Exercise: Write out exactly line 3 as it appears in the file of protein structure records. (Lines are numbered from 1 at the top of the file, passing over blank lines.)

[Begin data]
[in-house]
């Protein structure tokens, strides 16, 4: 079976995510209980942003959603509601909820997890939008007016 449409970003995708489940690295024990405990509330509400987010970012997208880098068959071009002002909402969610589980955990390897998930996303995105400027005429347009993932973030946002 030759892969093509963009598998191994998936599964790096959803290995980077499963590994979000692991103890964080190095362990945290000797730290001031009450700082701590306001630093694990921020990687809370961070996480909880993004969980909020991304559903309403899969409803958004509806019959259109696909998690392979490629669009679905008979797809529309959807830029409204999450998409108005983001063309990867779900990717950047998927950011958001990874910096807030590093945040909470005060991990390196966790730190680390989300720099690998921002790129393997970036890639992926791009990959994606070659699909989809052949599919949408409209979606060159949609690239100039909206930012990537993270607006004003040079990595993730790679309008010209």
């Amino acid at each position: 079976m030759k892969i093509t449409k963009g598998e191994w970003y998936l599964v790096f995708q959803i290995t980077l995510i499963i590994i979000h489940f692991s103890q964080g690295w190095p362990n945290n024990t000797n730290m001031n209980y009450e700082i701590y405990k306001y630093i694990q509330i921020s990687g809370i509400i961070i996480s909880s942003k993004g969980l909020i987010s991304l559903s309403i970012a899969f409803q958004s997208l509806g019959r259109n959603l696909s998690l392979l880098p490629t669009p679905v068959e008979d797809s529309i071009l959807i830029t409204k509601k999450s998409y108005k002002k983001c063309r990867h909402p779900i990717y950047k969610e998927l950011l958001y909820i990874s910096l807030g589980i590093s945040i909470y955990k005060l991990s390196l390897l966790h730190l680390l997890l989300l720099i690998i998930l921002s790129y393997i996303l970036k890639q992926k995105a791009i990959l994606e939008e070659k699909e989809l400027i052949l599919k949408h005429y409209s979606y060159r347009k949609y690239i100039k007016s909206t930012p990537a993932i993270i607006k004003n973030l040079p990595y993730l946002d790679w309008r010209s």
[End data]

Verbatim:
């Amino acid at each position: 079976m030759k892969i093509t449409k963009g598998e191994w970003y998936l599964v790096f995708q959803i290995t980077l995510i499963i590994i979000h489940f692991s103890q964080g690295w190095p362990n945290n024990t000797n730290m001031n209980y009450e700082i701590y405990k306001y630093i694990q509330i921020s990687g809370i509400i961070i996480s909880s942003k993004g969980l909020i987010s991304l559903s309403i970012a899969f409803q958004s997208l509806g019959r259109n959603l696909s998690l392979l880098p490629t669009p679905v068959e008979d797809s529309i071009l959807i830029t409204k509601k999450s998409y108005k002002k983001c063309r990867h909402p779900i990717y950047k969610e998927l950011l958001y909820i990874s910096l807030g589980i590093s945040i909470y955990k005060l991990s390196l390897l966790h730190l680390l997890l989300l720099i690998i998930l921002s790129y393997i996303l970036k890639q992926k995105a791009i990959l994606e939008e070659k699909e989809l400027i052949l599919k949408h005429y409209s979606y060159r347009k949609y690239i100039k007016s909206t930012p990537a993932i993270i607006k004003n973030l040079p990595y993730l946002d790679w309008r010209s």